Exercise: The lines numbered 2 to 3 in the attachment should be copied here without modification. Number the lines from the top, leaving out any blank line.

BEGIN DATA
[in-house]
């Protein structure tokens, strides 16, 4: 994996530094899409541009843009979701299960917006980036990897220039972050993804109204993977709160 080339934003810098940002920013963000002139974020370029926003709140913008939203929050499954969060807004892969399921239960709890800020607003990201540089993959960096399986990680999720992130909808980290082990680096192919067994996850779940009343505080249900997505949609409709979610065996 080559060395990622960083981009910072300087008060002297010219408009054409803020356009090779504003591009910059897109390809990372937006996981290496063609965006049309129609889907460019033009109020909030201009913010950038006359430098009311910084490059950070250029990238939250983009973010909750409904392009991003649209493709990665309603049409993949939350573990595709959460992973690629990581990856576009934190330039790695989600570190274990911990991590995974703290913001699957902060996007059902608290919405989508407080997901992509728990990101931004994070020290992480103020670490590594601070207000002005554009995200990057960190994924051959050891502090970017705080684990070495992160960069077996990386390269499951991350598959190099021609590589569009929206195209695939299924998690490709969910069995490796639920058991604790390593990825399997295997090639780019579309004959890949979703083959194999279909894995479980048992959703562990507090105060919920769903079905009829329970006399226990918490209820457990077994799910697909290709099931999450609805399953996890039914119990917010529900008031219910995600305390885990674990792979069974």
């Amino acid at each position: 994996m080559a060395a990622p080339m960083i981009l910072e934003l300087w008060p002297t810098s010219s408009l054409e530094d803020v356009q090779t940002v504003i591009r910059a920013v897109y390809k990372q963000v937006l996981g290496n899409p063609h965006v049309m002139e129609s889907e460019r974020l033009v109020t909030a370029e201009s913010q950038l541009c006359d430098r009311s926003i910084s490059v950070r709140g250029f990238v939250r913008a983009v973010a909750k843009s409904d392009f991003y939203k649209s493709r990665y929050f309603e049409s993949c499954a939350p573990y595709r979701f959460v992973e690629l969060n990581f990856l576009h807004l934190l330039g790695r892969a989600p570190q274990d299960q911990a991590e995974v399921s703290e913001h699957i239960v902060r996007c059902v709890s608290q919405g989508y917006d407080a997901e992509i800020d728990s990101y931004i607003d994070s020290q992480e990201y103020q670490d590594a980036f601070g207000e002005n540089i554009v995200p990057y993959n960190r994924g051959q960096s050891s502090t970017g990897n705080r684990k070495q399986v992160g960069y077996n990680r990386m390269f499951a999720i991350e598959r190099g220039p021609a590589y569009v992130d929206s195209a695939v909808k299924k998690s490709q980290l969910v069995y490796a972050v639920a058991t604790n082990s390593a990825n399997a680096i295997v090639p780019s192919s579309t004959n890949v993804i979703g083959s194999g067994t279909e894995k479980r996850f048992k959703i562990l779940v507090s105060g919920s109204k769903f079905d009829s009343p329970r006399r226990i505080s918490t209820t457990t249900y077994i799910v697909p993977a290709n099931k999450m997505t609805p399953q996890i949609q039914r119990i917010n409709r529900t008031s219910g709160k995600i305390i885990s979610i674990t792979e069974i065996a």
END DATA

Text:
């Protein structure tokens, strides 16, 4: 994996530094899409541009843009979701299960917006980036990897220039972050993804109204993977709160 080339934003810098940002920013963000002139974020370029926003709140913008939203929050499954969060807004892969399921239960709890800020607003990201540089993959960096399986990680999720992130909808980290082990680096192919067994996850779940009343505080249900997505949609409709979610065996 080559060395990622960083981009910072300087008060002297010219408009054409803020356009090779504003591009910059897109390809990372937006996981290496063609965006049309129609889907460019033009109020909030201009913010950038006359430098009311910084490059950070250029990238939250983009973010909750409904392009991003649209493709990665309603049409993949939350573990595709959460992973690629990581990856576009934190330039790695989600570190274990911990991590995974703290913001699957902060996007059902608290919405989508407080997901992509728990990101931004994070020290992480103020670490590594601070207000002005554009995200990057960190994924051959050891502090970017705080684990070495992160960069077996990386390269499951991350598959190099021609590589569009929206195209695939299924998690490709969910069995490796639920058991604790390593990825399997295997090639780019579309004959890949979703083959194999279909894995479980048992959703562990507090105060919920769903079905009829329970006399226990918490209820457990077994799910697909290709099931999450609805399953996890039914119990917010529900008031219910995600305390885990674990792979069974």
């Amino acid at each position: 994996m080559a060395a990622p080339m960083i981009l910072e934003l300087w008060p002297t810098s010219s408009l054409e530094d803020v356009q090779t940002v504003i591009r910059a920013v897109y390809k990372q963000v937006l996981g290496n899409p063609h965006v049309m002139e129609s889907e460019r974020l033009v109020t909030a370029e201009s913010q950038l541009c006359d430098r009311s926003i910084s490059v950070r709140g250029f990238v939250r913008a983009v973010a909750k843009s409904d392009f991003y939203k649209s493709r990665y929050f309603e049409s993949c499954a939350p573990y595709r979701f959460v992973e690629l969060n990581f990856l576009h807004l934190l330039g790695r892969a989600p570190q274990d299960q911990a991590e995974v399921s703290e913001h699957i239960v902060r996007c059902v709890s608290q919405g989508y917006d407080a997901e992509i800020d728990s990101y931004i607003d994070s020290q992480e990201y103020q670490d590594a980036f601070g207000e002005n540089i554009v995200p990057y993959n960190r994924g051959q960096s050891s502090t970017g990897n705080r684990k070495q399986v992160g960069y077996n990680r990386m390269f499951a999720i991350e598959r190099g220039p021609a590589y569009v992130d929206s195209a695939v909808k299924k998690s490709q980290l969910v069995y490796a972050v639920a058991t604790n082990s390593a990825n399997a680096i295997v090639p780019s192919s579309t004959n890949v993804i979703g083959s194999g067994t279909e894995k479980r996850f048992k959703i562990l779940v507090s105060g919920s109204k769903f079905d009829s009343p329970r006399r226990i505080s918490t209820t457990t249900y077994i799910v697909p993977a290709n099931k999450m997505t609805p399953q996890i949609q039914r119990i917010n409709r529900t008031s219910g709160k995600i305390i885990s979610i674990t792979e069974i065996a």